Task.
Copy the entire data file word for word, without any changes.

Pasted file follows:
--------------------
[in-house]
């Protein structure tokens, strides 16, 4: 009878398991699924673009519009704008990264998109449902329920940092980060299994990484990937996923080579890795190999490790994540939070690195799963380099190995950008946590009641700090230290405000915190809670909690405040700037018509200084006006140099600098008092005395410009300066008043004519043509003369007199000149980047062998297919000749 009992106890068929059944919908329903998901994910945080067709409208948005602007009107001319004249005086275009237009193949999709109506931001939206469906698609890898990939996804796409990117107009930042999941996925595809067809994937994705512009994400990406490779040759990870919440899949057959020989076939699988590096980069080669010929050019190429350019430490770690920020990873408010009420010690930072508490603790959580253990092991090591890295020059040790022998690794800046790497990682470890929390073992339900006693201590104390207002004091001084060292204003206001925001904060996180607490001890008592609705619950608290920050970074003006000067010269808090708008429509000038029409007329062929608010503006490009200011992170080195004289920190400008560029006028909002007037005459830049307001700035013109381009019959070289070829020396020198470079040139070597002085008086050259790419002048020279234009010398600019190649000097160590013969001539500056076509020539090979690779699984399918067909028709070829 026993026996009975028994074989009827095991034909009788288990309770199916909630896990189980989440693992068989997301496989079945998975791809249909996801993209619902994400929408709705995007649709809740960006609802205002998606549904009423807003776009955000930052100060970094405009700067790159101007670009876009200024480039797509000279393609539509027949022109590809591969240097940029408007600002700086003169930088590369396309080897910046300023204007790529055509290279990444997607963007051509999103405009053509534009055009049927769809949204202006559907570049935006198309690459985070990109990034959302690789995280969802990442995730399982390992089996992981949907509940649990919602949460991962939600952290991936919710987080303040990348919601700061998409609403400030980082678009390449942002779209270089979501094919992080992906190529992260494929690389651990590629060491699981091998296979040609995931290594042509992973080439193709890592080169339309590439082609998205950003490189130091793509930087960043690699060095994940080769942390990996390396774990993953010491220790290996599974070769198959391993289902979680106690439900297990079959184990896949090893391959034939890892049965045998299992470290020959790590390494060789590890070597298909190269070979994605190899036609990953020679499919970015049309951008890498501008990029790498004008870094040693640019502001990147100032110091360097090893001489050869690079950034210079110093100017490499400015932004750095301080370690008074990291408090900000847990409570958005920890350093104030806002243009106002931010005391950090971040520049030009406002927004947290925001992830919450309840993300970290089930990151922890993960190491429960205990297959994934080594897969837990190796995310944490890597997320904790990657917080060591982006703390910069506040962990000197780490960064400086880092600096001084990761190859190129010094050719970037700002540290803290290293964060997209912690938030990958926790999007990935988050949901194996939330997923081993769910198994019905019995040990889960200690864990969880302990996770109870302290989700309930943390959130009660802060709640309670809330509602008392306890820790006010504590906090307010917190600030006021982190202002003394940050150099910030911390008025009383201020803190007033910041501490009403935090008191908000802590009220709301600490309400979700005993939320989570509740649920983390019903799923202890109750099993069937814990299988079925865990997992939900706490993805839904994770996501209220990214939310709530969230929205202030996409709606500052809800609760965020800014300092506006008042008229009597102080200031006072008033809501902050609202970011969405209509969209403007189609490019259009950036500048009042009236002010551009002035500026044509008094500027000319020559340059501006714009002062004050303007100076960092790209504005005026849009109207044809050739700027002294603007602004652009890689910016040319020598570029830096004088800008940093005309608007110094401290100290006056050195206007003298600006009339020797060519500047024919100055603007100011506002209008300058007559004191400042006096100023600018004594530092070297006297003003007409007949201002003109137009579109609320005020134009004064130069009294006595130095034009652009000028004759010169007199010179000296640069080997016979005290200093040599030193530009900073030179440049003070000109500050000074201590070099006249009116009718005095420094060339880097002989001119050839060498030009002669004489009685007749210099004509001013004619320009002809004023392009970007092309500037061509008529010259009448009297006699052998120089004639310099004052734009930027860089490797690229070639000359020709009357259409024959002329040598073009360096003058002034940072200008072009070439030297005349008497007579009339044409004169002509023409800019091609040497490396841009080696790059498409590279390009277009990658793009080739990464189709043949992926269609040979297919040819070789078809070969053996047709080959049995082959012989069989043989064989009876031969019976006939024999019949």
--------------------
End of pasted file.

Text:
[in-house]
């Protein structure tokens, strides 16, 4: 009878398991699924673009519009704008990264998109449902329920940092980060299994990484990937996923080579890795190999490790994540939070690195799963380099190995950008946590009641700090230290405000915190809670909690405040700037018509200084006006140099600098008092005395410009300066008043004519043509003369007199000149980047062998297919000749 009992106890068929059944919908329903998901994910945080067709409208948005602007009107001319004249005086275009237009193949999709109506931001939206469906698609890898990939996804796409990117107009930042999941996925595809067809994937994705512009994400990406490779040759990870919440899949057959020989076939699988590096980069080669010929050019190429350019430490770690920020990873408010009420010690930072508490603790959580253990092991090591890295020059040790022998690794800046790497990682470890929390073992339900006693201590104390207002004091001084060292204003206001925001904060996180607490001890008592609705619950608290920050970074003006000067010269808090708008429509000038029409007329062929608010503006490009200011992170080195004289920190400008560029006028909002007037005459830049307001700035013109381009019959070289070829020396020198470079040139070597002085008086050259790419002048020279234009010398600019190649000097160590013969001539500056076509020539090979690779699984399918067909028709070829 026993026996009975028994074989009827095991034909009788288990309770199916909630896990189980989440693992068989997301496989079945998975791809249909996801993209619902994400929408709705995007649709809740960006609802205002998606549904009423807003776009955000930052100060970094405009700067790159101007670009876009200024480039797509000279393609539509027949022109590809591969240097940029408007600002700086003169930088590369396309080897910046300023204007790529055509290279990444997607963007051509999103405009053509534009055009049927769809949204202006559907570049935006198309690459985070990109990034959302690789995280969802990442995730399982390992089996992981949907509940649990919602949460991962939600952290991936919710987080303040990348919601700061998409609403400030980082678009390449942002779209270089979501094919992080992906190529992260494929690389651990590629060491699981091998296979040609995931290594042509992973080439193709890592080169339309590439082609998205950003490189130091793509930087960043690699060095994940080769942390990996390396774990993953010491220790290996599974070769198959391993289902979680106690439900297990079959184990896949090893391959034939890892049965045998299992470290020959790590390494060789590890070597298909190269070979994605190899036609990953020679499919970015049309951008890498501008990029790498004008870094040693640019502001990147100032110091360097090893001489050869690079950034210079110093100017490499400015932004750095301080370690008074990291408090900000847990409570958005920890350093104030806002243009106002931010005391950090971040520049030009406002927004947290925001992830919450309840993300970290089930990151922890993960190491429960205990297959994934080594897969837990190796995310944490890597997320904790990657917080060591982006703390910069506040962990000197780490960064400086880092600096001084990761190859190129010094050719970037700002540290803290290293964060997209912690938030990958926790999007990935988050949901194996939330997923081993769910198994019905019995040990889960200690864990969880302990996770109870302290989700309930943390959130009660802060709640309670809330509602008392306890820790006010504590906090307010917190600030006021982190202002003394940050150099910030911390008025009383201020803190007033910041501490009403935090008191908000802590009220709301600490309400979700005993939320989570509740649920983390019903799923202890109750099993069937814990299988079925865990997992939900706490993805839904994770996501209220990214939310709530969230929205202030996409709606500052809800609760965020800014300092506006008042008229009597102080200031006072008033809501902050609202970011969405209509969209403007189609490019259009950036500048009042009236002010551009002035500026044509008094500027000319020559340059501006714009002062004050303007100076960092790209504005005026849009109207044809050739700027002294603007602004652009890689910016040319020598570029830096004088800008940093005309608007110094401290100290006056050195206007003298600006009339020797060519500047024919100055603007100011506002209008300058007559004191400042006096100023600018004594530092070297006297003003007409007949201002003109137009579109609320005020134009004064130069009294006595130095034009652009000028004759010169007199010179000296640069080997016979005290200093040599030193530009900073030179440049003070000109500050000074201590070099006249009116009718005095420094060339880097002989001119050839060498030009002669004489009685007749210099004509001013004619320009002809004023392009970007092309500037061509008529010259009448009297006699052998120089004639310099004052734009930027860089490797690229070639000359020709009357259409024959002329040598073009360096003058002034940072200008072009070439030297005349008497007579009339044409004169002509023409800019091609040497490396841009080696790059498409590279390009277009990658793009080739990464189709043949992926269609040979297919040819070789078809070969053996047709080959049995082959012989069989043989064989009876031969019976006939024999019949």